The application was canvassed by way of Written Submissions. The Plaintiffs/Applicants filed their submissions on 16th June 2016, and the Registrar of Societies filed his Written Submissions on 1st September 2016.
This Court has now carefully considered the instant Notice of Motion, the general Court records and the annextues thereto. The Court has also considered the relevant provisions of law and makes the following findings;
The application herein is anchored under Order 40 Rule 3(1) which states as follows:-
“In cases of disobedience or breach of any such terms, the Court granting an injunction may order the property of the person guilty of such disobedience or breach to be attached and may also order such person to be detained in prison for a term not exceeding six months unless in the meantime, the Court directs his release.”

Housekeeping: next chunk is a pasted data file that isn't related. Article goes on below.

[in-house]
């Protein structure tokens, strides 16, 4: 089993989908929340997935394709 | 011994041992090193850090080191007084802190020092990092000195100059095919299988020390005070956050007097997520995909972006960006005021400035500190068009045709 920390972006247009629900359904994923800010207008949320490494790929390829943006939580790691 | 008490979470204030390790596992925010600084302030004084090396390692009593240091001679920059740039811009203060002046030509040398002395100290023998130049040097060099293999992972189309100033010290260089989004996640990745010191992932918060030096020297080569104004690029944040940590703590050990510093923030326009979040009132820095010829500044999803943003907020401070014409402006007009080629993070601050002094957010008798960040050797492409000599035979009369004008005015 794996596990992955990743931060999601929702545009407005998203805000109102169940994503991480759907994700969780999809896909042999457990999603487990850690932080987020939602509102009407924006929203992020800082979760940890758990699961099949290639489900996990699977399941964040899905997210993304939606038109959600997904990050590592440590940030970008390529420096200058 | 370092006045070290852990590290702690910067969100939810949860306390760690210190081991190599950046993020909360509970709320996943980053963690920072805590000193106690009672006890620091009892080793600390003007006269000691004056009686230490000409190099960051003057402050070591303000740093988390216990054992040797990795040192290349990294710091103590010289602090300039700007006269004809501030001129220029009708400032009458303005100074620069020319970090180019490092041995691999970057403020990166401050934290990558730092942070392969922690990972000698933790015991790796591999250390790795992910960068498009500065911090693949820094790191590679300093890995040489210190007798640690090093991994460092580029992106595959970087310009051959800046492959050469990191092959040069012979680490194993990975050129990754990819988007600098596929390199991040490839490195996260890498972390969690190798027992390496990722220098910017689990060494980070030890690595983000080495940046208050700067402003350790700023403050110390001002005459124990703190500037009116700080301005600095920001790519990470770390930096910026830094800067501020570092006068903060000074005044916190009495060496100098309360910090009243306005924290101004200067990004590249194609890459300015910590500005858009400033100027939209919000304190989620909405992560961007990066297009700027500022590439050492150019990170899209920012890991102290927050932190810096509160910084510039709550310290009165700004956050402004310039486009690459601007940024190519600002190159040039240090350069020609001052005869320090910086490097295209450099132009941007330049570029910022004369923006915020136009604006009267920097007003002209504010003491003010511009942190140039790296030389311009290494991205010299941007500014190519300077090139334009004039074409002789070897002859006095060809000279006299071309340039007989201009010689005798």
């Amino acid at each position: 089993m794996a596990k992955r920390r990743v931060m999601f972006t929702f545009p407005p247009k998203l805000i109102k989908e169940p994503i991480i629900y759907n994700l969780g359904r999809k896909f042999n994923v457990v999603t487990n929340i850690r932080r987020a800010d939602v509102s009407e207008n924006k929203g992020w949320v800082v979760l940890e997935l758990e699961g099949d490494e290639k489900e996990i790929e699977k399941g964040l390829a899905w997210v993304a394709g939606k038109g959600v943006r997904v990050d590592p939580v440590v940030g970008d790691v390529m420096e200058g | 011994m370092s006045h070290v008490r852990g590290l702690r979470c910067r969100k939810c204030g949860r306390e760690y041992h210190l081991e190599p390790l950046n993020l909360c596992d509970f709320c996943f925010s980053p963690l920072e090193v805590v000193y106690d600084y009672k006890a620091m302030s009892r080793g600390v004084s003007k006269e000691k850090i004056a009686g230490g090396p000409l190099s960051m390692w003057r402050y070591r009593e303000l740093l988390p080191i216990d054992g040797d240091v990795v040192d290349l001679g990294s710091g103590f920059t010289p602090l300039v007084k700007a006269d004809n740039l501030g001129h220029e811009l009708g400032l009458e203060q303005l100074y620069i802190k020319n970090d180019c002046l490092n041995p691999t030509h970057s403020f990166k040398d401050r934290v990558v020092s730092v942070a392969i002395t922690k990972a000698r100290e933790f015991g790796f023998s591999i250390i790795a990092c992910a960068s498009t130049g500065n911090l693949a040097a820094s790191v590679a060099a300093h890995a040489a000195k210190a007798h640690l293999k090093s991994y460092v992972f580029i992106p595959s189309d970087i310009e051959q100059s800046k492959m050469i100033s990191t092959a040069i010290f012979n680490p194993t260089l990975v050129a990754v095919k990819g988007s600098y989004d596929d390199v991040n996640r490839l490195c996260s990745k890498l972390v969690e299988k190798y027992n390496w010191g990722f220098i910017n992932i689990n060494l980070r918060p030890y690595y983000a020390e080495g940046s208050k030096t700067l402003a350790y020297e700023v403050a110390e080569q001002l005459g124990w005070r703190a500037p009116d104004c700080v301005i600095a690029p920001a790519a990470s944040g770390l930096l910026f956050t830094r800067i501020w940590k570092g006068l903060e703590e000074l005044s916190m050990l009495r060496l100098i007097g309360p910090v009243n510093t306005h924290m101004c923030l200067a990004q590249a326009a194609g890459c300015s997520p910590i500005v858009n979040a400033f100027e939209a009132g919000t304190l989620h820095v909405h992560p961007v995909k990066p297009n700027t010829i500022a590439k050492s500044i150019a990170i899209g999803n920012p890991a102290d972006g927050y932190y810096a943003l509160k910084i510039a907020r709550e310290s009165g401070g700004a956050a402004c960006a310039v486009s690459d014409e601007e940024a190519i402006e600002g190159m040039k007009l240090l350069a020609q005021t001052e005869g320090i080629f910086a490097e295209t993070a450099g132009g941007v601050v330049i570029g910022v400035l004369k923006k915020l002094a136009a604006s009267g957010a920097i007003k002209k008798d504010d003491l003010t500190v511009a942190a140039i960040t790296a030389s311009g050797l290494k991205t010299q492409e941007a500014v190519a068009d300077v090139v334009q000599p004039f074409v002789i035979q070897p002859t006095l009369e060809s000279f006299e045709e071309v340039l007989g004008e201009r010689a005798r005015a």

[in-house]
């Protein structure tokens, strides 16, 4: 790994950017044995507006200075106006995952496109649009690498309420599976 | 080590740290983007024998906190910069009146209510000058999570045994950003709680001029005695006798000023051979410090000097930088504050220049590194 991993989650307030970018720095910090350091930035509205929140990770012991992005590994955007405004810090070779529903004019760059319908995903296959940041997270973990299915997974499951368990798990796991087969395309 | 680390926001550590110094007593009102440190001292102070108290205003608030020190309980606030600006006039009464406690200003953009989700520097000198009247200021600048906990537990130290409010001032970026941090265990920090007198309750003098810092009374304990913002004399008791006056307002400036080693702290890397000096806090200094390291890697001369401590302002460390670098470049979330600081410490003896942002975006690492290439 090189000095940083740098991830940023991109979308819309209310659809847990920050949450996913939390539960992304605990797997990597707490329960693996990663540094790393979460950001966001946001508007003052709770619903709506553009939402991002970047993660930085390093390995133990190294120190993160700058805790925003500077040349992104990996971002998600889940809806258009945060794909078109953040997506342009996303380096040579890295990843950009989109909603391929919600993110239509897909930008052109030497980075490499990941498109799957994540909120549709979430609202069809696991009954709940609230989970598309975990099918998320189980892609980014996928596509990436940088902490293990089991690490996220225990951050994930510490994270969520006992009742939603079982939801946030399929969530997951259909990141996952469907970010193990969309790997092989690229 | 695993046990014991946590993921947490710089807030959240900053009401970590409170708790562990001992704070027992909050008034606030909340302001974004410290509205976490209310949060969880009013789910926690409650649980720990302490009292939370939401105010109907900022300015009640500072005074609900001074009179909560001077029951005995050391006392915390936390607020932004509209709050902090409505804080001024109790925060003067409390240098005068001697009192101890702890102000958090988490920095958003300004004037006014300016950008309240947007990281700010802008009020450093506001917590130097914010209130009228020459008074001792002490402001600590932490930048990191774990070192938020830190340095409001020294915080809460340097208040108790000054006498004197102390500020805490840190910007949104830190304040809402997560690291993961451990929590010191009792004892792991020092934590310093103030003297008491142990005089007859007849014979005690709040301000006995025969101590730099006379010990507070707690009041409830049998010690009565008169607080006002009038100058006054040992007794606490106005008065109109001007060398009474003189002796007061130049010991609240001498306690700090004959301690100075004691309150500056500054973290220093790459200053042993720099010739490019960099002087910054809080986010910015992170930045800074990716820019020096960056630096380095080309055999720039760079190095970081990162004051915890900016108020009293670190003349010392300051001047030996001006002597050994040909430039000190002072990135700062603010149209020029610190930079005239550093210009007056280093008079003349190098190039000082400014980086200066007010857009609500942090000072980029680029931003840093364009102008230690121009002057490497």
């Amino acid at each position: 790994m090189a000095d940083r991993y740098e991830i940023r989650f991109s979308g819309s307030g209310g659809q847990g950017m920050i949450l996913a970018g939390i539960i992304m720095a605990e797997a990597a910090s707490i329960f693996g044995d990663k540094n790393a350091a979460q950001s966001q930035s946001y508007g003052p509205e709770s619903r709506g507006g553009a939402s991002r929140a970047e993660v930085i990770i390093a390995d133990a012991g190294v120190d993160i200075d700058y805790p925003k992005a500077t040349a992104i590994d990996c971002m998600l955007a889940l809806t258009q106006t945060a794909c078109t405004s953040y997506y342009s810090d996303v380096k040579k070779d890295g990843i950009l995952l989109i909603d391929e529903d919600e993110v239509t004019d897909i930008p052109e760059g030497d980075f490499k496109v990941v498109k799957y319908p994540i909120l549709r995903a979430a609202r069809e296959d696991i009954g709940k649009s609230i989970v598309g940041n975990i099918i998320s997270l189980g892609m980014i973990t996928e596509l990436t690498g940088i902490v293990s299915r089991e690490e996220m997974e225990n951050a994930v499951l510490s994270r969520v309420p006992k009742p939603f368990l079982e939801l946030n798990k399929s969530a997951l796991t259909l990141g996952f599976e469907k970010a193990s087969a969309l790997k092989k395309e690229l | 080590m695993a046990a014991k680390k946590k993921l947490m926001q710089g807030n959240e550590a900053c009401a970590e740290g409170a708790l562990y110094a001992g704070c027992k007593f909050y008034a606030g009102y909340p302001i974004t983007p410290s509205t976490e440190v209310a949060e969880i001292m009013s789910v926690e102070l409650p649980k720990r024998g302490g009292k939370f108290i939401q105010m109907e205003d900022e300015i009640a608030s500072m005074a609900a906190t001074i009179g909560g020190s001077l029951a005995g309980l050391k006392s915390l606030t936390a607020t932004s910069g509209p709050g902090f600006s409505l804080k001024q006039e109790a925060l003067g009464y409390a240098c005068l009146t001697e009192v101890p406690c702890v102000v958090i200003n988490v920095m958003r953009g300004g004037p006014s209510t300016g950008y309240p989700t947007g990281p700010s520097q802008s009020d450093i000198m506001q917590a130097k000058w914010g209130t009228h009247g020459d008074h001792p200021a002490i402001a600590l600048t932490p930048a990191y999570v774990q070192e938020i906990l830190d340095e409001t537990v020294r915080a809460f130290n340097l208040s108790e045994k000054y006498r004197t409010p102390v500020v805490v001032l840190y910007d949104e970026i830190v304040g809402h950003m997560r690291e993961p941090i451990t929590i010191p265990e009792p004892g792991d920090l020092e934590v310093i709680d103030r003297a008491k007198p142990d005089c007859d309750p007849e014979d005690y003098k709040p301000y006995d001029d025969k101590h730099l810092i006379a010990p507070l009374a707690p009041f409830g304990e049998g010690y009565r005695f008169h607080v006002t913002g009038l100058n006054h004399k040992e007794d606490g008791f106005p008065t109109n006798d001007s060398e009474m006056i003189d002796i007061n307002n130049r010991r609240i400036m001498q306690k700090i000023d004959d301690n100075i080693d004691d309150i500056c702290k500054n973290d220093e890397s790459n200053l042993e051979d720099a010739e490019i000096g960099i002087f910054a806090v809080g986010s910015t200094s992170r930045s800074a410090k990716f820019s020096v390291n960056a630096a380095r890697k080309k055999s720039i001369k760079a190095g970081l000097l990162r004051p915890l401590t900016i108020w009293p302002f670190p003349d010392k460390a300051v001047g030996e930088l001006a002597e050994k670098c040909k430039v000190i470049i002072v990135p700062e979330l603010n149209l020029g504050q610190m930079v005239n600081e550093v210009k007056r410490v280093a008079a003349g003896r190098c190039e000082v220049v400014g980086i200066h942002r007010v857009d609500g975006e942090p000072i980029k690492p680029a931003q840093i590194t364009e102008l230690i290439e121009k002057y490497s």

Clearly, the above provisions of law is applicable when there is disobedience of an order of injunction. However, the Plaintiffs/Applicants are complaining about disobedience of a Court Order that was issued on 14th August 2015, which Order stated that:-
“The Plaintiffs shall within 14 days of the date hereof initiate a claim before the Registrar of Societies and file the outcome thereof within 7 days of delivery of the decision.”
Clearly, the above order has nothing to do with injunction and therefore Order 40 Rule 3(1) is not applicable at all. However, the application is also anchored under Sections 1A, 1B, 3, 3A and 63(e) of the Civil Procedure Act which deals with overriding objective of the Act.